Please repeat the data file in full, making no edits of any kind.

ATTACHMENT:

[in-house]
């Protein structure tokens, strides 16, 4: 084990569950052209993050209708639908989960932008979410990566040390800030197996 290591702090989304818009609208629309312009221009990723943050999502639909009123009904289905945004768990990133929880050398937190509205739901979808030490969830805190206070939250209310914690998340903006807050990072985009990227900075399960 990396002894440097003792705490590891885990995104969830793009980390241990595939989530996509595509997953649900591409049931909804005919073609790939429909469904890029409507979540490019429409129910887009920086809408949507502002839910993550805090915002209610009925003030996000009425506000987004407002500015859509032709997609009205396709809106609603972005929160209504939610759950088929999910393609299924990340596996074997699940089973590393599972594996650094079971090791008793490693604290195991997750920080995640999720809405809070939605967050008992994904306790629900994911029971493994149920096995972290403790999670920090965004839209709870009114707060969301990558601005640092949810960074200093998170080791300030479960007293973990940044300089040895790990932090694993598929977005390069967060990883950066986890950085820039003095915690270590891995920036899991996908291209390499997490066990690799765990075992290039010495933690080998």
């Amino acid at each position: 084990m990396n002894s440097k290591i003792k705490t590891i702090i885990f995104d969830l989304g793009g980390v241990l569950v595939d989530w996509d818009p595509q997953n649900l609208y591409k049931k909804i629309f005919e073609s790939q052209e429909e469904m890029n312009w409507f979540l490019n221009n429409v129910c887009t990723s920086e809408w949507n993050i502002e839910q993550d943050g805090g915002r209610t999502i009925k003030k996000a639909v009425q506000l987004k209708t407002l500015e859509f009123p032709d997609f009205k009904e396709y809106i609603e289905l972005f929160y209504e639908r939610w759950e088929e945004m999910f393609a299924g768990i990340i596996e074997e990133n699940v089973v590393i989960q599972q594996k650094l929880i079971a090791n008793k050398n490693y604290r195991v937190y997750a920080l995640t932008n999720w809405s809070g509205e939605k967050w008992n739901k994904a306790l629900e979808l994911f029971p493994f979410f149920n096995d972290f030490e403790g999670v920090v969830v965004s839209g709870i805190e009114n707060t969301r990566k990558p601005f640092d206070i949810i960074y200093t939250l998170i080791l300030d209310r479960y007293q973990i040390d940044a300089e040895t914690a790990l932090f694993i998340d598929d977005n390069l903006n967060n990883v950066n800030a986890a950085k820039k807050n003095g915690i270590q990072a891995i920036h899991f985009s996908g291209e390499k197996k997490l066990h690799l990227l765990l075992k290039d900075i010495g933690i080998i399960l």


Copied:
[in-house]
């Protein structure tokens, strides 16, 4: 084990569950052209993050209708639908989960932008979410990566040390800030197996 290591702090989304818009609208629309312009221009990723943050999502639909009123009904289905945004768990990133929880050398937190509205739901979808030490969830805190206070939250209310914690998340903006807050990072985009990227900075399960 990396002894440097003792705490590891885990995104969830793009980390241990595939989530996509595509997953649900591409049931909804005919073609790939429909469904890029409507979540490019429409129910887009920086809408949507502002839910993550805090915002209610009925003030996000009425506000987004407002500015859509032709997609009205396709809106609603972005929160209504939610759950088929999910393609299924990340596996074997699940089973590393599972594996650094079971090791008793490693604290195991997750920080995640999720809405809070939605967050008992994904306790629900994911029971493994149920096995972290403790999670920090965004839209709870009114707060969301990558601005640092949810960074200093998170080791300030479960007293973990940044300089040895790990932090694993598929977005390069967060990883950066986890950085820039003095915690270590891995920036899991996908291209390499997490066990690799765990075992290039010495933690080998």
């Amino acid at each position: 084990m990396n002894s440097k290591i003792k705490t590891i702090i885990f995104d969830l989304g793009g980390v241990l569950v595939d989530w996509d818009p595509q997953n649900l609208y591409k049931k909804i629309f005919e073609s790939q052209e429909e469904m890029n312009w409507f979540l490019n221009n429409v129910c887009t990723s920086e809408w949507n993050i502002e839910q993550d943050g805090g915002r209610t999502i009925k003030k996000a639909v009425q506000l987004k209708t407002l500015e859509f009123p032709d997609f009205k009904e396709y809106i609603e289905l972005f929160y209504e639908r939610w759950e088929e945004m999910f393609a299924g768990i990340i596996e074997e990133n699940v089973v590393i989960q599972q594996k650094l929880i079971a090791n008793k050398n490693y604290r195991v937190y997750a920080l995640t932008n999720w809405s809070g509205e939605k967050w008992n739901k994904a306790l629900e979808l994911f029971p493994f979410f149920n096995d972290f030490e403790g999670v920090v969830v965004s839209g709870i805190e009114n707060t969301r990566k990558p601005f640092d206070i949810i960074y200093t939250l998170i080791l300030d209310r479960y007293q973990i040390d940044a300089e040895t914690a790990l932090f694993i998340d598929d977005n390069l903006n967060n990883v950066n800030a986890a950085k820039k807050n003095g915690i270590q990072a891995i920036h899991f985009s996908g291209e390499k197996k997490l066990h690799l990227l765990l075992k290039d900075i010495g933690i080998i399960l």